No image available for this title


A Drowning Sunda Shelf Model during Last Glacial Maximum (LGM) and Holocene: A Review

Rising sea levels since the Last Glacial Maximum (LGM), some ~20,000 years ago, has drowned the Sunda Shelf and generated the complex coastal morphology as seen today. The pattern of drowning of the shelf will be utilized to assess likely timing of shoreline displacements and the duration of shelf exposure during the postglacial sea level rise. From existing sea level records around Sunda Shelf region, “sea level curve” was assembled to reconstruct the shelf drowning events. A five stage drowning model is proposed, including 1) maximum exposure of the shelf at approximately 20,500 years Before Present (y.B.P.), when sea level had fallen to about -118 m below present sea level (bpl.), 2) melt water pulse (MWP) 1A at ~14,000 y.B.P. when sea level rose to about -80 m bpl., 3) melt water pulse (MWP) 1B at ~11,500 y.B.P., when sea level was predicted around -50 m bpl., 4) Early-Holocene at ~9,700 y.B.P, when sea level was predicted at about-30 m bpl, and 5) sea level high stand at ~4,000 y.B.P., when sea level jumped to approx. +5 m above present sea level (apl.). This study shows that the sea level fluctuated by more than 120 m at various times during LGM and Holocene. Also confirmed that sea level curve of Sunda Shelf seems to fit well when combined with sea level curve from Barbados, although the comparison remains controversial until now due to the considerable distinction of tectonic and hydro-isostatic settings.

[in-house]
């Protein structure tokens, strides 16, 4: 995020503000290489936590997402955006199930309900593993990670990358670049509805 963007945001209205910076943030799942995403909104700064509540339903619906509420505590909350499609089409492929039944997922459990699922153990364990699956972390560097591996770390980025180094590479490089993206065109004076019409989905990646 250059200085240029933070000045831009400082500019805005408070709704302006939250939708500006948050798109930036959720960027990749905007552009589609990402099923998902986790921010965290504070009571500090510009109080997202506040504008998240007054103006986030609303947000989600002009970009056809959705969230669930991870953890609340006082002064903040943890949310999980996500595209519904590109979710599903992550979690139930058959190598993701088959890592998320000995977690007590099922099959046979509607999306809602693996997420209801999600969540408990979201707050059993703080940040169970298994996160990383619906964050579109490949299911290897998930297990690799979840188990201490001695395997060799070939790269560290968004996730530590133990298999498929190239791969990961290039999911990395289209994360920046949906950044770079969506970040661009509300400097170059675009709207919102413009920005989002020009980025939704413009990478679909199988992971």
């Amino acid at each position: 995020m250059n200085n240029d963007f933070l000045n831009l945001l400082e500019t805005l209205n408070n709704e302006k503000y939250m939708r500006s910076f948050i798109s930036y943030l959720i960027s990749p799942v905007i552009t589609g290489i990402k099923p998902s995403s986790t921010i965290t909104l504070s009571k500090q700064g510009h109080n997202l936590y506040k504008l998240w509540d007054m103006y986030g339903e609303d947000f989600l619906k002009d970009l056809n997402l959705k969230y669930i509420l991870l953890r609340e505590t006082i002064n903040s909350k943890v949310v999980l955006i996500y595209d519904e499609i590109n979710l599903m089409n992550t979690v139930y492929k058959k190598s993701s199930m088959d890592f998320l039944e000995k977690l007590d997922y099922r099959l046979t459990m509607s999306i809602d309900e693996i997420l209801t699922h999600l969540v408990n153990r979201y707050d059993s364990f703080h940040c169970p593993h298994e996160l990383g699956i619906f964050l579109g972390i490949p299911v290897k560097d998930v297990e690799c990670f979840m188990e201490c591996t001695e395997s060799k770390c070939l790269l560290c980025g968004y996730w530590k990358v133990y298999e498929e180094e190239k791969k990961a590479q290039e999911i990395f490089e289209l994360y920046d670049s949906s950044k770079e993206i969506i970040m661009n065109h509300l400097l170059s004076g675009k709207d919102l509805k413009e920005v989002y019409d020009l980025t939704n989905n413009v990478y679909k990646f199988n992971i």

No copy data

Detail Information

Series Title
Indonesian Journal on Geoscience
Call Number
Publisher Badan Geologi, Departemen Energi Dan Sumber Daya Mineral : Bandung.,
Content Type
Media Type
Carrier Type
vol 1 no 2
Specific Detail Info
Statement of Responsibility

Other version/related

No other version available



Back To PreviousXML DetailCite this